Love on the Rocks
“My ex-wife and I had only dated a short while before I proposed. My mother was dying of cancer and she was scared I wouldn't find real love before she passed because I'm transgender. I didn't want her to die worried, so I found a wife. That’s not to say that I didn't genuinely love my ex-wife because I did, but if I wasn't so vulnerable with my mother's impending death I wouldn't have rushed into marriage. After a few years of trying we just didn't align anymore. When she asked for a separation, I was happy to be single again. It gave me an opportunity to be alone for a bit. I liked being a husband. Being married gives you real space to imagine a future together that isn't just fantasy. But the person you marry is not the person you divorce.” —Mark*, 42, divorced two years (after five years of marriage)
“Divorce forced me to grow up and focus on being a great dad for my sons and healing the childhood wounds that negatively impacted my marriage and me.”
Absence Makes the Heart Grow Fonder
“My wife and I had an immediate connection when we met, but we had a rocky start because I just came out of a relationship so I was still doing my thing. Although things got serious and we eventually got married, we never took the time or space to heal, which put us in a stressful mental state. Over our 20-year marriage, distance kept growing to the point where we both needed to focus on finding the best version of ourselves. Since I asked for the separation, we’ve both grown and are now able to have a positive relationship. But it’s hard not having the person who has been by my side for over half my life. I don’t see myself ever getting married again. An open and honest relationship is all I’m looking for.” —Paul*, 50, separated 2.5 years (after 20 years of marriage)
“We were together for about 10 years, but only married for three and had two amazing sons. The divorce happened when the kids were relatively young. I was dealing with my ‘mommy and daddy’ issues and sought attention from places outside of the relationship. She did as well. It got to the point where we lost trust in each other—mostly due to my immaturity at the time. The hardest part was not being with my sons every day and getting into a toxic relationship after the divorce. I stayed in that situation longer than I should have because I felt like I needed to make it work after failing as a partner in my marriage. Divorce forced me to grow up and focus on being a great dad for my sons and healing the childhood wounds that negatively impacted my marriage and me.” —Dre*, 46, divorced 10 years (after three years of marriage)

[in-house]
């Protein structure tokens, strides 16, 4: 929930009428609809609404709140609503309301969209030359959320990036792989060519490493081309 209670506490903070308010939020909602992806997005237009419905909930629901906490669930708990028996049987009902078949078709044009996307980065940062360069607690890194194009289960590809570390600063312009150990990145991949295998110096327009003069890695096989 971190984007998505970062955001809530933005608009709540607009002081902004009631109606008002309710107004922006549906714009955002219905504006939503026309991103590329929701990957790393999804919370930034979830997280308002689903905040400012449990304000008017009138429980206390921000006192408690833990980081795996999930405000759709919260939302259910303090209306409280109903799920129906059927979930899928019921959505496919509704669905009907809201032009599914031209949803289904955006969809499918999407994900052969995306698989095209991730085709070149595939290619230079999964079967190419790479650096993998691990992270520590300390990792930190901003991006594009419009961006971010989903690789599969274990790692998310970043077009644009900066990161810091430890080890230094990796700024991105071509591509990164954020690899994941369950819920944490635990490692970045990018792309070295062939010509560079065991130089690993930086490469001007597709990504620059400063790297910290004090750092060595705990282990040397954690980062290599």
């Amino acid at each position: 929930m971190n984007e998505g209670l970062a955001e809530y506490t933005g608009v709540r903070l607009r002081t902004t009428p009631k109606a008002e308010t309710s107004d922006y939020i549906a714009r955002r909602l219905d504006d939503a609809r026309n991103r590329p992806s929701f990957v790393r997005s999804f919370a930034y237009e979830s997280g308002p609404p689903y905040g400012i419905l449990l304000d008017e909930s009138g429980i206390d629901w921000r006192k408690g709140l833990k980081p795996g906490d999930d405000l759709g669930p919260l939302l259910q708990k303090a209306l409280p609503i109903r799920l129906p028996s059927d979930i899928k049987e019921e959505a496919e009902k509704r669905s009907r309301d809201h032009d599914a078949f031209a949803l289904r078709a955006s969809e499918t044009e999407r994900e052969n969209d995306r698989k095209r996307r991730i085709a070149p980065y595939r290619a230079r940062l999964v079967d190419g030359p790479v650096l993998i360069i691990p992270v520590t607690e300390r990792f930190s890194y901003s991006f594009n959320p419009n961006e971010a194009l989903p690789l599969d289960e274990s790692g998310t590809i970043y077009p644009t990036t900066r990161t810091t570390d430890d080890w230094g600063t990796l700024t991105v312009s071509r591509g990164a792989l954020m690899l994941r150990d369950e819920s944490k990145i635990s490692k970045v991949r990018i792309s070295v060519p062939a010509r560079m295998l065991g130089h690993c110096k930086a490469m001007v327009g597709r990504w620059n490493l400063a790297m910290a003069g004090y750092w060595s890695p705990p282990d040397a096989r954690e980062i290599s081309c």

“When I got back on the dating scene, connecting with other women wasn’t an issue but trusting them was. It took about three years after being divorced to get over that.”
What About the Kids?
“We had talked about having kids, but at some point she changed her mind. That was a deal breaker because having children was important to me. When I realized that we weren't aligned on that anymore I had to decide if it was worth staying in it with a woman who doesn't want to have children. In the end, it wasn’t and I asked for a divorce. I don’t have any regrets as the experience made me realize marriage isn’t just about finding someone to be happy with. It made me pay attention to women in the early stages of dating. The pressure to marry and have kids will make you jump into something with the wrong person.” —Taj*, 49, divorced nine years (after three years of marriage)
*Name changed at subject’s request